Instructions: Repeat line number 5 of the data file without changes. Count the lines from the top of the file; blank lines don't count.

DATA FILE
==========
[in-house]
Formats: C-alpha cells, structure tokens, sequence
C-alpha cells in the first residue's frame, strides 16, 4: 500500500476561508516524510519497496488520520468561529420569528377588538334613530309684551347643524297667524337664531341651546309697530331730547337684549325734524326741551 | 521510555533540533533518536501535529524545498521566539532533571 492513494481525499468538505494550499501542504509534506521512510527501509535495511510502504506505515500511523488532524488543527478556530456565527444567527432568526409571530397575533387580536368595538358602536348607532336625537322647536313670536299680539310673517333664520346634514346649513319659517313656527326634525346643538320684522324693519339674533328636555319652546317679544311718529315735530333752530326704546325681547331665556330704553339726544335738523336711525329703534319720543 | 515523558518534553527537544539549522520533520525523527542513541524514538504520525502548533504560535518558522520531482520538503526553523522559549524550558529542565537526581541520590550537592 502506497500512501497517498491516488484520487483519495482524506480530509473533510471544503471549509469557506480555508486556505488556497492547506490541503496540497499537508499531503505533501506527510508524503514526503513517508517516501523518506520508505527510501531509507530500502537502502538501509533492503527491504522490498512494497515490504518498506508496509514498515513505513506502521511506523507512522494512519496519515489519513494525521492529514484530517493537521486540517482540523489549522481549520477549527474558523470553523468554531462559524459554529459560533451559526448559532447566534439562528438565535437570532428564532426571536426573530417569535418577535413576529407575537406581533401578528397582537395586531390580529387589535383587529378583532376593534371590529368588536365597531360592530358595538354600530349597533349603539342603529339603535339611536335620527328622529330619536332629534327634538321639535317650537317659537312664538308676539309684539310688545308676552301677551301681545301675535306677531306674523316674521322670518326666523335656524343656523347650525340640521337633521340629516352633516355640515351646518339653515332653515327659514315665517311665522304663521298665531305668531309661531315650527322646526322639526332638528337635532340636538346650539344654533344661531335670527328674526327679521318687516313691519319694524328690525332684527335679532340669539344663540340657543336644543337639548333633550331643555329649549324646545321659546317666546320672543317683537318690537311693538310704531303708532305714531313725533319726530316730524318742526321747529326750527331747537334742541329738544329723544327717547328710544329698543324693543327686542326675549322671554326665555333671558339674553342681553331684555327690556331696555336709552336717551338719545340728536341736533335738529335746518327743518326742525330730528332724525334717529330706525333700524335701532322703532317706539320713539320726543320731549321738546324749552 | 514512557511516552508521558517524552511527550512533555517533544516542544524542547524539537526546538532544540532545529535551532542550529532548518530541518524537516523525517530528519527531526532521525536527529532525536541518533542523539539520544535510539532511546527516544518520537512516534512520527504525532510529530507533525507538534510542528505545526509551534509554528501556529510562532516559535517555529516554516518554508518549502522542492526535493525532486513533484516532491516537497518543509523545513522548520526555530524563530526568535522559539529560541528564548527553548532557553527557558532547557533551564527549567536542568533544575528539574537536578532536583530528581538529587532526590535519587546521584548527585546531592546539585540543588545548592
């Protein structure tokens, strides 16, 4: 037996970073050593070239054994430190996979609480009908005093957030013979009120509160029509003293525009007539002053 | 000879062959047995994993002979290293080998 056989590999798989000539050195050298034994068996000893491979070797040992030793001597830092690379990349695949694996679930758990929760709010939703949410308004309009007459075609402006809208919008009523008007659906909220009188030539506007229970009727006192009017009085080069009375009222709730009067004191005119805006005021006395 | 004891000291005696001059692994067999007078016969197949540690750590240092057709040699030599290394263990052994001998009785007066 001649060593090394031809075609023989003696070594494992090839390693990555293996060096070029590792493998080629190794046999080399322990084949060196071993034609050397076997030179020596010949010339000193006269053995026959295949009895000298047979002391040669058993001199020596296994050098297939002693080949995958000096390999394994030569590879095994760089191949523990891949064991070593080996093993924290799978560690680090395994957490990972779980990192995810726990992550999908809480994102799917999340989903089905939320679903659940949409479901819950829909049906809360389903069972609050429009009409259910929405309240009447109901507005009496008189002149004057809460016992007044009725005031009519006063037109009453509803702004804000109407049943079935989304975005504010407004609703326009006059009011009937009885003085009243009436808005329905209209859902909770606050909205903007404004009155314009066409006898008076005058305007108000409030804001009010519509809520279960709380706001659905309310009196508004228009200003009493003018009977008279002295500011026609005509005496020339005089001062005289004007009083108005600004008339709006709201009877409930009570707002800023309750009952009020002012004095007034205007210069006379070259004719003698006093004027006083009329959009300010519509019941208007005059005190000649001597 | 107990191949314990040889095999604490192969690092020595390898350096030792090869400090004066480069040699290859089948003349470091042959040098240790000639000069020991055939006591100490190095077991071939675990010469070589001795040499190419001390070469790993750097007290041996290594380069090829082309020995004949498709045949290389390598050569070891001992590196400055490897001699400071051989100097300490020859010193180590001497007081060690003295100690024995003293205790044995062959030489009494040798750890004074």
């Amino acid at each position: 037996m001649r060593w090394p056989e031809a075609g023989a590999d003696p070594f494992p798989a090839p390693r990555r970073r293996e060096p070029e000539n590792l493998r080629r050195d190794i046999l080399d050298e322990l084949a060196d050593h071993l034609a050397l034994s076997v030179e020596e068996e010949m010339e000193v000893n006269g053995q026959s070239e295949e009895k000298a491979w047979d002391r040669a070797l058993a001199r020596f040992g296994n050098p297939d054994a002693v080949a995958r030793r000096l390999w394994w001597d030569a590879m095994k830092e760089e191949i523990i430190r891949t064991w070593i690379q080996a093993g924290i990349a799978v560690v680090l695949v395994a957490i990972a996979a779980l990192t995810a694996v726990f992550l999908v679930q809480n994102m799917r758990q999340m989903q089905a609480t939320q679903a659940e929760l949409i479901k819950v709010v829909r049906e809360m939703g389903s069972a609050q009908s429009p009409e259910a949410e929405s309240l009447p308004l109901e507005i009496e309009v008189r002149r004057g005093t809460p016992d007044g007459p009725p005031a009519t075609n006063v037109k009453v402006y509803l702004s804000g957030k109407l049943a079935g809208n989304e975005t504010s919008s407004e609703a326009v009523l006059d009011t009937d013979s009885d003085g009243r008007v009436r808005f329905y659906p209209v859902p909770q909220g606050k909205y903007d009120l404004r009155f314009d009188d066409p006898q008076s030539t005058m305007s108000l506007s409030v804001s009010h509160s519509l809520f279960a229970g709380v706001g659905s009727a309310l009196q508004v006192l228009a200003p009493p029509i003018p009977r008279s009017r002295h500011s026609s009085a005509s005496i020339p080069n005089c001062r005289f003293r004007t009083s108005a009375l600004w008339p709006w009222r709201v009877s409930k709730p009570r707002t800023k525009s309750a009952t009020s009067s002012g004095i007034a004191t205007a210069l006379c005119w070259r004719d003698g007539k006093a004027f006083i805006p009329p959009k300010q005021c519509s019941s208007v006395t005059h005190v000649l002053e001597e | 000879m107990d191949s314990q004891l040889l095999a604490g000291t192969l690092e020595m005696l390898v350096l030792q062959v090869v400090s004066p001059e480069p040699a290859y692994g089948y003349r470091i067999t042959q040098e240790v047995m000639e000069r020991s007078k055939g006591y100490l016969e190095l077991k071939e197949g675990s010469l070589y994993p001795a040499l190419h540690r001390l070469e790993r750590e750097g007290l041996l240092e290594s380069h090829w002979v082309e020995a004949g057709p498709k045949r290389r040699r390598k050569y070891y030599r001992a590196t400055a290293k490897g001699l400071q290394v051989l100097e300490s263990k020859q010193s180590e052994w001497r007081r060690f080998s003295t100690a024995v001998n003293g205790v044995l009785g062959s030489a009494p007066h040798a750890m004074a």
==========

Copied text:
């Amino acid at each position: 037996m001649r060593w090394p056989e031809a075609g023989a590999d003696p070594f494992p798989a090839p390693r990555r970073r293996e060096p070029e000539n590792l493998r080629r050195d190794i046999l080399d050298e322990l084949a060196d050593h071993l034609a050397l034994s076997v030179e020596e068996e010949m010339e000193v000893n006269g053995q026959s070239e295949e009895k000298a491979w047979d002391r040669a070797l058993a001199r020596f040992g296994n050098p297939d054994a002693v080949a995958r030793r000096l390999w394994w001597d030569a590879m095994k830092e760089e191949i523990i430190r891949t064991w070593i690379q080996a093993g924290i990349a799978v560690v680090l695949v395994a957490i990972a996979a779980l990192t995810a694996v726990f992550l999908v679930q809480n994102m799917r758990q999340m989903q089905a609480t939320q679903a659940e929760l949409i479901k819950v709010v829909r049906e809360m939703g389903s069972a609050q009908s429009p009409e259910a949410e929405s309240l009447p308004l109901e507005i009496e309009v008189r002149r004057g005093t809460p016992d007044g007459p009725p005031a009519t075609n006063v037109k009453v402006y509803l702004s804000g957030k109407l049943a079935g809208n989304e975005t504010s919008s407004e609703a326009v009523l006059d009011t009937d013979s009885d003085g009243r008007v009436r808005f329905y659906p209209v859902p909770q909220g606050k909205y903007d009120l404004r009155f314009d009188d066409p006898q008076s030539t005058m305007s108000l506007s409030v804001s009010h509160s519509l809520f279960a229970g709380v706001g659905s009727a309310l009196q508004v006192l228009a200003p009493p029509i003018p009977r008279s009017r002295h500011s026609s009085a005509s005496i020339p080069n005089c001062r005289f003293r004007t009083s108005a009375l600004w008339p709006w009222r709201v009877s409930k709730p009570r707002t800023k525009s309750a009952t009020s009067s002012g004095i007034a004191t205007a210069l006379c005119w070259r004719d003698g007539k006093a004027f006083i805006p009329p959009k300010q005021c519509s019941s208007v006395t005059h005190v000649l002053e001597e | 000879m107990d191949s314990q004891l040889l095999a604490g000291t192969l690092e020595m005696l390898v350096l030792q062959v090869v400090s004066p001059e480069p040699a290859y692994g089948y003349r470091i067999t042959q040098e240790v047995m000639e000069r020991s007078k055939g006591y100490l016969e190095l077991k071939e197949g675990s010469l070589y994993p001795a040499l190419h540690r001390l070469e790993r750590e750097g007290l041996l240092e290594s380069h090829w002979v082309e020995a004949g057709p498709k045949r290389r040699r390598k050569y070891y030599r001992a590196t400055a290293k490897g001699l400071q290394v051989l100097e300490s263990k020859q010193s180590e052994w001497r007081r060690f080998s003295t100690a024995v001998n003293g205790v044995l009785g062959s030489a009494p007066h040798a750890m004074a």